Memorial Day Weekend

I wrote this post last night and never posted it. So, pretend it's Memorial Day, okay? And not 7:00 a.m. on a Tuesday.

A lovely Memorial Day Weekend, despite Charlotte waking up before 6:00 a.m., every single morning.

Did I do everything I aimed to? Eh, almost. I got the final bedroom painted—a lovely olive green. It was a lot of work, especially because I’m a slow painter, but ta da! Done. And I finished the book I was reading so I could start the June book club book. But convincing Chris to hang the pictures? Alas, not so much.

On Friday night, Chris went out with the guys to do the P’ville bar crawl—which totals three bars that become increasingly sketchy. Imagine, if you will, five or so 30-something guys (well, Chris is the baby at 29), on their umpteenth pitcher of beer, hanging about with a bunch of 21-year-olds. How do you differentiate them from the young’uns? Our dudes were the ones discussing preschools and which of their kids were sleeping through the night. Oh, how I love this generation of men! Nonetheless, my guy crawled into bed past 2:30 a.m., and obviously it’s a good thing that everything around here is within walking distance.

On Saturday night, it was the womenfolk’s turn for a night out. We had far more class than the boys and did a wine night at the main restaurant in town. The manager “poured heavy” for us, as she promised she would (she loves our neighborhood group—we’re making her rich), and we all had a great time on the outdoor patio with the gold Christmas lights—and lots and lots of local wine. The people in our neighborhood are genuinely nice, fun, lively people, and pretention is nonexistent. I mean, really. We all see each other shuffle down the driveway in pajamas to get the morning paper.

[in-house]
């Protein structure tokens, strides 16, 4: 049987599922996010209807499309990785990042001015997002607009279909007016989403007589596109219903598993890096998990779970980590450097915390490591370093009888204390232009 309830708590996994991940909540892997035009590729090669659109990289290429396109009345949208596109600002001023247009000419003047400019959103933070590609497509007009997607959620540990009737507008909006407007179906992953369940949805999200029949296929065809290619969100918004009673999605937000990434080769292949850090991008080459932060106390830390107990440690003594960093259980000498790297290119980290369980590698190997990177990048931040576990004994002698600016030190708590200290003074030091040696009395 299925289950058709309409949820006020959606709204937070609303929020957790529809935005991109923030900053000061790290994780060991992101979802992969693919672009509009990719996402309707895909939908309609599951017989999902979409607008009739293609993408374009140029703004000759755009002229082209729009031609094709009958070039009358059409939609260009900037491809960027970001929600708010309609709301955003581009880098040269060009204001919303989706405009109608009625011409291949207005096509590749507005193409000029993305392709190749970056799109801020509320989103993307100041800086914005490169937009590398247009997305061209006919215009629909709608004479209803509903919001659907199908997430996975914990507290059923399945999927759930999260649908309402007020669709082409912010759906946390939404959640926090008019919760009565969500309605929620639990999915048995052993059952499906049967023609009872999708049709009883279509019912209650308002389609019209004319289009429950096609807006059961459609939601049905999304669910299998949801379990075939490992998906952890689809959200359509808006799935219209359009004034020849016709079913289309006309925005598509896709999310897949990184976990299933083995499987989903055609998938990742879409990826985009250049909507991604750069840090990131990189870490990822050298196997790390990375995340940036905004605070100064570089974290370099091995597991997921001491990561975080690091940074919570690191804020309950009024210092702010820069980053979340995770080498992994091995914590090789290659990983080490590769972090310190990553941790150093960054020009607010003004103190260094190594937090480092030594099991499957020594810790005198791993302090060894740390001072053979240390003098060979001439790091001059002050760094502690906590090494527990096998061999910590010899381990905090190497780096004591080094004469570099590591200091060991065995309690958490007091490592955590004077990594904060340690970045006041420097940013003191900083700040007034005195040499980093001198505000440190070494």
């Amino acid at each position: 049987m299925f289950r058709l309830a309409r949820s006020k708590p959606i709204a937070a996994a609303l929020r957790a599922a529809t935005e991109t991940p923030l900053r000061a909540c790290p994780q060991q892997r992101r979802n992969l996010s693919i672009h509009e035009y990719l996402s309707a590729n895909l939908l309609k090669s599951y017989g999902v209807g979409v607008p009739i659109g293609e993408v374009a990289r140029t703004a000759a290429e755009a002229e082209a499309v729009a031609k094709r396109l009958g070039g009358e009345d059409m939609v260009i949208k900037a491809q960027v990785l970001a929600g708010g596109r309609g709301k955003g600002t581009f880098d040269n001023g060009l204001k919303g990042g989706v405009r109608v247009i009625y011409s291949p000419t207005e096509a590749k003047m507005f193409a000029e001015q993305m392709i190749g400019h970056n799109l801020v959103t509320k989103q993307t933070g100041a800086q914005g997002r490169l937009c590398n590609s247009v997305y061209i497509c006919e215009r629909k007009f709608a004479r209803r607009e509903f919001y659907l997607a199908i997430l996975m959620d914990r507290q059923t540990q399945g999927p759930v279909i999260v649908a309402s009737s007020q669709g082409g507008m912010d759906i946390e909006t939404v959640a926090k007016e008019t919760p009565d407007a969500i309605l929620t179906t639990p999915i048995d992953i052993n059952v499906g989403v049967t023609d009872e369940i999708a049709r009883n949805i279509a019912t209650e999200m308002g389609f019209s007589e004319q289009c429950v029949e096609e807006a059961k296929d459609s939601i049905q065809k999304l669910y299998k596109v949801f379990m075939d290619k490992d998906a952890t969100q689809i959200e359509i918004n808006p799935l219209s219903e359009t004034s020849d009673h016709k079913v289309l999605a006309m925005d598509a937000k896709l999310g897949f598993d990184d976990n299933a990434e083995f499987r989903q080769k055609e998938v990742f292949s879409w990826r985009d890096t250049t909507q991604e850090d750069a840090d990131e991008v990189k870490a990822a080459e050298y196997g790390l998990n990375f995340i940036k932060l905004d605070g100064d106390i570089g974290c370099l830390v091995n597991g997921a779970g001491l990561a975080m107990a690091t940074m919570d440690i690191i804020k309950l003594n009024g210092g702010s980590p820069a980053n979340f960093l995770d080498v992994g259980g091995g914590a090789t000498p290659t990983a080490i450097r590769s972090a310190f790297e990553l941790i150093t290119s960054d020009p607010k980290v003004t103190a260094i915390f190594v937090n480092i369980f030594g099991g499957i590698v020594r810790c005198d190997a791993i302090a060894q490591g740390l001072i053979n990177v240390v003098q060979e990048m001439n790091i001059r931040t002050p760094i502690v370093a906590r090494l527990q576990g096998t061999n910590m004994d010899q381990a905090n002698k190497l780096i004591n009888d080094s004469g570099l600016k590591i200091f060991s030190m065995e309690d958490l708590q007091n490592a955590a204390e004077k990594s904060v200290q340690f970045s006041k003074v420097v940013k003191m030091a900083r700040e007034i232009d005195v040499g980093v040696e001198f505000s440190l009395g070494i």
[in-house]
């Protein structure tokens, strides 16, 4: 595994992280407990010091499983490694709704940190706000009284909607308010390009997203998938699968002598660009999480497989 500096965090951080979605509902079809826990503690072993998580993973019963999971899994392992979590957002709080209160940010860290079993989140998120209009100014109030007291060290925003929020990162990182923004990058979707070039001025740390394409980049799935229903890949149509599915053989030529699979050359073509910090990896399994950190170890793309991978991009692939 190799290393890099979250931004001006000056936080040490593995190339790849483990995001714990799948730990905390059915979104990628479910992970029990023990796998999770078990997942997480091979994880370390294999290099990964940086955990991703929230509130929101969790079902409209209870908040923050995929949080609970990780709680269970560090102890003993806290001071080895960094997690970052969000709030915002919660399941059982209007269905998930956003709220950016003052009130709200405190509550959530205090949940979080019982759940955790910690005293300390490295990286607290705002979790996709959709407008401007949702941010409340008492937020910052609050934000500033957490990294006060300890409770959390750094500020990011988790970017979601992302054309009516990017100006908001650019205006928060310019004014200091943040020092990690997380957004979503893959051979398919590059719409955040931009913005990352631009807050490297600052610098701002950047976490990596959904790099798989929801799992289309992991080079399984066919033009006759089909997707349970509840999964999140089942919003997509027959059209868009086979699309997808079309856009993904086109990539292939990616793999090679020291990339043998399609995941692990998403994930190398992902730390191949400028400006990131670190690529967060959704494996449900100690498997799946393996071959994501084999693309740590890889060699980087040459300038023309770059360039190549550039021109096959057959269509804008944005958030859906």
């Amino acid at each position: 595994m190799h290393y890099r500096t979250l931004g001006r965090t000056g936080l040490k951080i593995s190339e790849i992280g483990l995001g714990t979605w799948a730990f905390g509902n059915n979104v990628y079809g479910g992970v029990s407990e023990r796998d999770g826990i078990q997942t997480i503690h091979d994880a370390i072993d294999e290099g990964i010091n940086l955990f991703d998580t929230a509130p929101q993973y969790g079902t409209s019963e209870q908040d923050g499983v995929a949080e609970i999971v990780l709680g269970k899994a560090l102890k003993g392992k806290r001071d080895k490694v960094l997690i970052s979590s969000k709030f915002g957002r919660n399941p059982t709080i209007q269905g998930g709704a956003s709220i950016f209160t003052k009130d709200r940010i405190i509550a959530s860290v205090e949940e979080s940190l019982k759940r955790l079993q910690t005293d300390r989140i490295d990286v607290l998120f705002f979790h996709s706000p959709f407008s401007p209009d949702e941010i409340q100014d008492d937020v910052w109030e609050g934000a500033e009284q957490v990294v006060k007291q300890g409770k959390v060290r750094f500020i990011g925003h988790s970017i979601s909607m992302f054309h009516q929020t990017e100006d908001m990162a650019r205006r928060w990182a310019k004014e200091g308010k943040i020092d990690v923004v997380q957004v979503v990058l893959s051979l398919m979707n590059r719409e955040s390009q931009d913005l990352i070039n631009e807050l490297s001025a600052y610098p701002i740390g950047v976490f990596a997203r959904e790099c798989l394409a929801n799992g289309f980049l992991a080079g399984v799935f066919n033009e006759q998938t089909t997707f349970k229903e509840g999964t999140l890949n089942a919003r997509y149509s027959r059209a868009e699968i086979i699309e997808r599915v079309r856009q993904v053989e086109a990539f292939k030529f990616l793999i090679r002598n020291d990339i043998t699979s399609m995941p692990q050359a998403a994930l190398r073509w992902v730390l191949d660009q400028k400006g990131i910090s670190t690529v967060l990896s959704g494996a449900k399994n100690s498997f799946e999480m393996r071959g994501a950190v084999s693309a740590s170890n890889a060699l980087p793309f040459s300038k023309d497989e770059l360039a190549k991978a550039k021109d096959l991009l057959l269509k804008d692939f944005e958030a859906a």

One of my favorite moments of the night, which totally exemplifies life in a small town, occurred as one woman got a call from her 13-year-old daughter asking if she could spend the night at a friend’s house.

“Is it okay with her mom?” she asked.

“Her mom is at some wine thing somewhere,” her daughter replied.

The mom says she’ll call the daughter back. Shouting across the room, she asks, “Is Carrie’s mom here?”

“I’m Carrie’s mom!” yells back another woman.

“Is it okay if my daughter spends the night at your house tonight?”

At this point, everyone was just DYING, laughing like idiots. Of course, being several glasses of wine into the evening, that’s not too surprising. So the two moms introduce themselves to each other, and that was that. As one woman in our group, who grew up in this town, said, “Growing up in a small town is tough, especially as a teen. You can’t get away with anything. Everybody knows your mom, and if you do something stupid, she’ll find out from ten different people.”

So that was Saturday night.

On Sunday, we went to church and grocery shopping. So very exciting, no? The rest of the day was filled with watching Charlotte play outside while Chris continued to labor on his raised garden bed frame.

Today (Monday) was insanely hot—a heat index around 102 degrees—so it was too hot to even go to the pool. I took Charlotte to a rather depressing mall one town over (hey, at least it had a DSW) and the grocery store (again) just to get out of the house while staying within air conditioning. Of course, Charlotte LOVES to be outside, so we had to let her play on her little toddler car at some point, right? Thus, at 6:30 in the morning, Chris followed her up and down the sidewalk (coffee in hand) while she zipped along in her car (still wearing her pajamas, of course) in 95% humidity.

Tomorrow will be even hotter, so I guess we can say that summer has arrived? I just hope Charlotte’s school is smart enough to shorten outside time, or keep them indoors altogether.


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